After the phenomenal success of his first novel Cold Mountain, Charles Frazier described his next novel as being based on the life of a white man who was made an Indian chief, served in the government in Washington D.C., fought on the side of the South in the Civil War by leading a band of guerilla warriors, and eventually wound up dying in a mental institution.
That man was William Holland Thomas.
Thomas, a Southerner, has a story that embodies much of the dark side of the American dream in the 19th century. At an early age he was adopted by a local Cherokee tribe as he engaged in trade to support himself and his mother. As the "frontier" moved further west, he acted on behalf of the tribe in their negotiations with the U.S.government. Part Indian agent, part politician he negotiated their treaties and was named a chief. During the Civil War he organized them into a fierce counterinsurgent guerilla band responsible for protecting the mountain passes of North Carolina from Union infestation.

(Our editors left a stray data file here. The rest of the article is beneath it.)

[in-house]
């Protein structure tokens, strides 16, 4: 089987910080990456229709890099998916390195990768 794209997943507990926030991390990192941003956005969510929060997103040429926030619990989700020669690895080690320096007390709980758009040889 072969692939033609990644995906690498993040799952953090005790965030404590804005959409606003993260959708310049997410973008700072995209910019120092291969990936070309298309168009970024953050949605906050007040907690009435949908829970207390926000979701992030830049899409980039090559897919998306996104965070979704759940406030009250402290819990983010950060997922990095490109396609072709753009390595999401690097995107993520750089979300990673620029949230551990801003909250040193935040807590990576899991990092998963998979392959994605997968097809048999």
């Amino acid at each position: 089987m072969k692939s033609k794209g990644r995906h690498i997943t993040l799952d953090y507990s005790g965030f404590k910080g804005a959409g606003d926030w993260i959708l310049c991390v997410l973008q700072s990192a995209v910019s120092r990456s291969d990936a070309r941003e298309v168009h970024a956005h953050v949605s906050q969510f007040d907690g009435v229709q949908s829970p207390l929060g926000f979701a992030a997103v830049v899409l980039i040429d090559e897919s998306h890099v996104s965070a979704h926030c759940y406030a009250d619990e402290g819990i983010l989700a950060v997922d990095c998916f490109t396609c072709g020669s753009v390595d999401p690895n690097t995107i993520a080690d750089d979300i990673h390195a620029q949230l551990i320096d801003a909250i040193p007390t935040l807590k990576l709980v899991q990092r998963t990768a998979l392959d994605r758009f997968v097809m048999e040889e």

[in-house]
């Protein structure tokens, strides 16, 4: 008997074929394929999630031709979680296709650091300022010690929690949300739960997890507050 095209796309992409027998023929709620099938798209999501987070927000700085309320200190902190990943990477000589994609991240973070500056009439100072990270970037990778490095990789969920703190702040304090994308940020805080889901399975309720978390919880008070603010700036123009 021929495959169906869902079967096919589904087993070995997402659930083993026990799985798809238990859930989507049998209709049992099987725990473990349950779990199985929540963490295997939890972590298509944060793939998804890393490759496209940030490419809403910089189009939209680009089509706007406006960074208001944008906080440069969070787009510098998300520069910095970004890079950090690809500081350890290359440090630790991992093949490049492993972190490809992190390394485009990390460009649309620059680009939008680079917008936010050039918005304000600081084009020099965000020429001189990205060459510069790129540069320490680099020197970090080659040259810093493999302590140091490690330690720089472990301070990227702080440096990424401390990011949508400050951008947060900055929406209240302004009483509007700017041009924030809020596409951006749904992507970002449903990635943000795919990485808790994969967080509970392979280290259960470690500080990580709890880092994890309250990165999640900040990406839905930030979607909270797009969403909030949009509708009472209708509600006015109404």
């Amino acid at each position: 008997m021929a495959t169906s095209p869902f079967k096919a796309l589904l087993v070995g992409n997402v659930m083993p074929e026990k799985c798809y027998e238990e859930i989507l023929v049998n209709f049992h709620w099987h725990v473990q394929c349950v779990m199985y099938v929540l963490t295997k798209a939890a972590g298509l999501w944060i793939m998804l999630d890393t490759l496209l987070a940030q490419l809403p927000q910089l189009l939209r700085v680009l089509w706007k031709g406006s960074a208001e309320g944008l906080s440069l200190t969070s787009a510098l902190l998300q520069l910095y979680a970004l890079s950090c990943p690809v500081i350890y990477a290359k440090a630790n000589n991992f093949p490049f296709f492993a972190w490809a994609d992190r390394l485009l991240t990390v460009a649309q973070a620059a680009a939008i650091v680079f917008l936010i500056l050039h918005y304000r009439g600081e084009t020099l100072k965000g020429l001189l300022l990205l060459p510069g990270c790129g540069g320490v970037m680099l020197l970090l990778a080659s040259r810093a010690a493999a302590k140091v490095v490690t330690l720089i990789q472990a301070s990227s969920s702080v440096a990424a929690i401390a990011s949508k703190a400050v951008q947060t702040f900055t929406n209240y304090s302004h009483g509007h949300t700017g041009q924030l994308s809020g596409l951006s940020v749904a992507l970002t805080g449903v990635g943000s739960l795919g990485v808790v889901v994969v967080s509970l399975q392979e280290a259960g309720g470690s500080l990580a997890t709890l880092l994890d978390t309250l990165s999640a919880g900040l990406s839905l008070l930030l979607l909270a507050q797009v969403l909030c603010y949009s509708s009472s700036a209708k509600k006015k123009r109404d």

And then after the war it was all down hill.
The government continued its enforced debilitation of the Indian nations, reneged on their previously negotiated treaties, leaving the tribe no choice but to hold Thomas legally responsible. His own business holdings "went south", and pressed by debts and personal hardships he was committed to an asylum until his death years later.
His life serves as a perfect backdrop to the government actions around the border states of the Civil War as well as the programs involved against the American Indian.
It is indeed a fascinating and unseemly part of the American story.